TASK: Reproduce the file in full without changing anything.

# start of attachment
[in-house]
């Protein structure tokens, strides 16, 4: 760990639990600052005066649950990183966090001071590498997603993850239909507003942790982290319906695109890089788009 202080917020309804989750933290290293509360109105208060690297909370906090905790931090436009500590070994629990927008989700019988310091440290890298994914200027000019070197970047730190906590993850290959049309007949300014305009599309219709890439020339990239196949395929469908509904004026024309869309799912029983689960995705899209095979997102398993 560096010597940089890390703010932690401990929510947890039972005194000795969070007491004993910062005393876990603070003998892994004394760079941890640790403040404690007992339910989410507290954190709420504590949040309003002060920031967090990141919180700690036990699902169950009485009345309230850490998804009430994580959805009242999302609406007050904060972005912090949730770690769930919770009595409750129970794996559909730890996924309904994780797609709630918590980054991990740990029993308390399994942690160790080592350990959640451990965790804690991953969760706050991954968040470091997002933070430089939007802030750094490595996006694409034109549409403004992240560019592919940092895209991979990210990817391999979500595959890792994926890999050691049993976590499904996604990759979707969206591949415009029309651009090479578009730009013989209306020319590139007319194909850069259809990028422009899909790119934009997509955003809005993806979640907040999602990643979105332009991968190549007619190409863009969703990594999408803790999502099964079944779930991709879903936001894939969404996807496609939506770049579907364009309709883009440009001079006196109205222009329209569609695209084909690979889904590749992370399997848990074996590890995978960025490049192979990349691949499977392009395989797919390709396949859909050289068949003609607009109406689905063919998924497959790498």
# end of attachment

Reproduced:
[in-house]
């Protein structure tokens, strides 16, 4: 760990639990600052005066649950990183966090001071590498997603993850239909507003942790982290319906695109890089788009 202080917020309804989750933290290293509360109105208060690297909370906090905790931090436009500590070994629990927008989700019988310091440290890298994914200027000019070197970047730190906590993850290959049309007949300014305009599309219709890439020339990239196949395929469908509904004026024309869309799912029983689960995705899209095979997102398993 560096010597940089890390703010932690401990929510947890039972005194000795969070007491004993910062005393876990603070003998892994004394760079941890640790403040404690007992339910989410507290954190709420504590949040309003002060920031967090990141919180700690036990699902169950009485009345309230850490998804009430994580959805009242999302609406007050904060972005912090949730770690769930919770009595409750129970794996559909730890996924309904994780797609709630918590980054991990740990029993308390399994942690160790080592350990959640451990965790804690991953969760706050991954968040470091997002933070430089939007802030750094490595996006694409034109549409403004992240560019592919940092895209991979990210990817391999979500595959890792994926890999050691049993976590499904996604990759979707969206591949415009029309651009090479578009730009013989209306020319590139007319194909850069259809990028422009899909790119934009997509955003809005993806979640907040999602990643979105332009991968190549007619190409863009969703990594999408803790999502099964079944779930991709879903936001894939969404996807496609939506770049579907364009309709883009440009001079006196109205222009329209569609695209084909690979889904590749992370399997848990074996590890995978960025490049192979990349691949499977392009395989797919390709396949859909050289068949003609607009109406689905063919998924497959790498």